Society, Culture, and Security Usman Javed

Back to Drones

The use of unmanned aerial vehicles (UAVs), commonly referred to as drones, in military operations has been in the centre of national and international media debate for many years. While at first few showed interest in the military technology, the increasing number of missile strikes, the inevitable criticism that followed, and the ongoing political discussion raised public awareness. Now there is a new debate: non-military drones.

Drones are yet another representation of a technology which was produced to serve one select cause, but has since evolved to serve myriad purposes. Since their application for military use, businesses and people alike soon realized that drones could be used for numerous non-military purposes. As a result the drone industry has skyrocketed. Personal drones cannot only be bought on the internet, but are so admired that they are one of the most popular gift this Christmas.

Commercially, drones are used in areas as diverse as agriculture, where farmers use drones to monitor crop growth, insect infections, and even spray pesticides and distribute fertilizers. Some of the best Hollywood movie clips were filmed using drones, which could fly lower than a helicopter to produce better videos. Similarly, sporting events such as Olympics and World Cups have already used the technology, and it is only a matter of time when they are used for domestic leagues. NASA is already using drones to test the makeup of the ozone, as well as to spy on storms as they evolve. Energy companies use them to detect faulty pipelines in need of maintenance. Airports use them to ensure onsite safety. In France, drones are used to check that “grubbing up” of vines is done legally and ecologically. In Italy, drones spy on illegal waste dumping. In Indonesia, scientists use them to keep track of endangered orangutans.

Drones carry huge potential in the delivery industry. The reason is that drones can deliver right to your doorstep much faster than any other mode of transportation. Dominos released a video in 2013 showing its drone delivering pizzas. Amazon’s drone delivery project, Prime Air, has already unveiled a new prototype showing what the delivery would look like. Tech companies, such as Google and Alibaba, and even retail corporations like Walmart, have played with the idea. Facebook has unveiled Aquila, the drone it hopes will deliver internet to the masses. Drones could, accordingly, also be used to deliver medicines in remote areas and aid packages in conflict-zones.

However the wonders of drone technology is not without its drawbacks. With the potential of flying into everything from power lines, to trees, to windmills, to other UAVs, a comprehensive mechanism is required to avoid collisions. Though there are parameters, like how high one can fly a drone, such parameters are not always clearly defined and there is a lack of enforcement. There is also the risk of UAVs colliding with airplanes within or close to airports. Though privacy means different things to different people, drones with cameras, scanners, and sensors raise great concerns about privacy. There have already been cases in which drones have been used to fly illicit material onto prison or jail property. There is also the fear that in the wrong hands drones can pose a real threat to public safety.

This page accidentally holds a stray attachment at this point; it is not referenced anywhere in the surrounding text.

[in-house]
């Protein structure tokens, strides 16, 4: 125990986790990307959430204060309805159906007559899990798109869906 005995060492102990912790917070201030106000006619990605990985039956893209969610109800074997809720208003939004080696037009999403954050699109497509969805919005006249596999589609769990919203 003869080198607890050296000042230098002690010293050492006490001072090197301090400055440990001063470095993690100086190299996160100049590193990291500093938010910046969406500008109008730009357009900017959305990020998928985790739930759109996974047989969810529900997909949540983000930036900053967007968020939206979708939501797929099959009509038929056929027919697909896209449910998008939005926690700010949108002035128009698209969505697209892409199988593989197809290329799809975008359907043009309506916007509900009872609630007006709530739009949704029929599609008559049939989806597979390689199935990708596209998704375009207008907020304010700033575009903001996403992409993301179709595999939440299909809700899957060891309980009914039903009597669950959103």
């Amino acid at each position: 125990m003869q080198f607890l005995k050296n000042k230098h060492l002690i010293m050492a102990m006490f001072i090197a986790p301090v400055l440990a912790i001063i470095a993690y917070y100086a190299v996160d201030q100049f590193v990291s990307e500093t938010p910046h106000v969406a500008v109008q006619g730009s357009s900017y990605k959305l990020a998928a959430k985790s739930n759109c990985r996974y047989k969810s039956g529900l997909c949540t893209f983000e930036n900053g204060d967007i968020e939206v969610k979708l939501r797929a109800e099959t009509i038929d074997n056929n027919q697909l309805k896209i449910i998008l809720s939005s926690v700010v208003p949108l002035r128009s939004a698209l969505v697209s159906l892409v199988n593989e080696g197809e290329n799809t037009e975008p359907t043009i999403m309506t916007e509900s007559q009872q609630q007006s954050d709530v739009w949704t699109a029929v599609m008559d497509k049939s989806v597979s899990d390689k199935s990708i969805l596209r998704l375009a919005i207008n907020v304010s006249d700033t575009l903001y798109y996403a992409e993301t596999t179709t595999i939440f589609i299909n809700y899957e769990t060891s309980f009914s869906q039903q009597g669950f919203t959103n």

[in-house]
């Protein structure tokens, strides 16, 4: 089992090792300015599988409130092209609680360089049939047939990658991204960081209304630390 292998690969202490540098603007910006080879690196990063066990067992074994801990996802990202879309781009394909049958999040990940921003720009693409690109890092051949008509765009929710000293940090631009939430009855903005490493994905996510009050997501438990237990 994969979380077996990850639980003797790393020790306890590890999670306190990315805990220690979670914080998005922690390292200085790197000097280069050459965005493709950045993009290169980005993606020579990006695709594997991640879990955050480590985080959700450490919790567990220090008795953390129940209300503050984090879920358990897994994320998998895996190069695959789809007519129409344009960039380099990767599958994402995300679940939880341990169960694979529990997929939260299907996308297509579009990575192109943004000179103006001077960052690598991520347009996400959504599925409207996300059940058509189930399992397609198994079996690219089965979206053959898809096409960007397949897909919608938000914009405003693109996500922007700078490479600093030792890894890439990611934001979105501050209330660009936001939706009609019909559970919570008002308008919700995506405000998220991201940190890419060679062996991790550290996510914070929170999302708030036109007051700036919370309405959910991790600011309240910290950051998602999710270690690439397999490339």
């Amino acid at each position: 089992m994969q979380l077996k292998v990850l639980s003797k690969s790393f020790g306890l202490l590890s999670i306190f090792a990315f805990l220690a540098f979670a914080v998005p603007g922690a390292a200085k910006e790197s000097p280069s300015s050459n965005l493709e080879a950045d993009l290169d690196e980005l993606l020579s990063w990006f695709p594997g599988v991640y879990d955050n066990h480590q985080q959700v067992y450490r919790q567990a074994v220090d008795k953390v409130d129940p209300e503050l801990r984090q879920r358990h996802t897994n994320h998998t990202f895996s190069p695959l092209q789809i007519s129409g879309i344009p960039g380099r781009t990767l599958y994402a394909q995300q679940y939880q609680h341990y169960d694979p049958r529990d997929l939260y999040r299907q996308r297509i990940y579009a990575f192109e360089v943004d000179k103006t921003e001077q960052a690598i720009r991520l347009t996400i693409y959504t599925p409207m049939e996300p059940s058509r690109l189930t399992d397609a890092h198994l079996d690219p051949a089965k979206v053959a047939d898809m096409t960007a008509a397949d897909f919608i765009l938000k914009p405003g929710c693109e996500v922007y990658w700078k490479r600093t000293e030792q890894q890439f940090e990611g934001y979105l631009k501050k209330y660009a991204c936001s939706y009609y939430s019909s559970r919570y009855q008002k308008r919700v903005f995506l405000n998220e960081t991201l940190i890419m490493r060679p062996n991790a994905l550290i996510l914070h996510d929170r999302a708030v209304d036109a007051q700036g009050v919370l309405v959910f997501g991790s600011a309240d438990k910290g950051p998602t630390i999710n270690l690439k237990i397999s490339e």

What is required is drone regulation. Since technological innovation is highly unpredictable, the use of commercial drones has caught policy makers by surprise. In 2010 the Federal Aviation Authority, the national aviation authority of the US, estimated that by 2020 there would be 15,000 such drones in the country. More than that number are now sold every month in the US.

Some governments have started to take measures. The US has passed a law which requires drones to be registered with the Federal Aviation Administration’s Unmanned Aircraft System (UAS) registry. Similarly, Japan has put into effect its own laws to restrict drone use, and the Japanese police have now started practising using their own units to take down illegal drones. Transport Canada’s permission is required to use a UAV, though under specific lower-risk circumstances exemptions may be granted.

Drone technology carries with it the potential to revolutionise industries from agriculture to transport. However, effective government regulation is required to prevent the adverse effects of the drone age. It is no longer a question of whether drones will be used for commercial purposes, but rather when the sky will be full of UAVs.

Usman Javed
Usman Javed is completing a Masters of Philosophy at the University of Cambridge. He is a recent graduate from the University of Toronto with an Honours Bachelor of Science in Political Science and Environmental Science. As the author of several articles, editorials, reports and media publications, he has presented his research at a number of academic conferences and research institutes such as the Munk School of Global Affairs, Balsillie School of International Affairs, University of Western Ontario and Stendhal University Grenoble. His areas of interest include diplomacy and negotiations, nuclear proliferation, non-state actors, and Middle Eastern and South Asian affairs.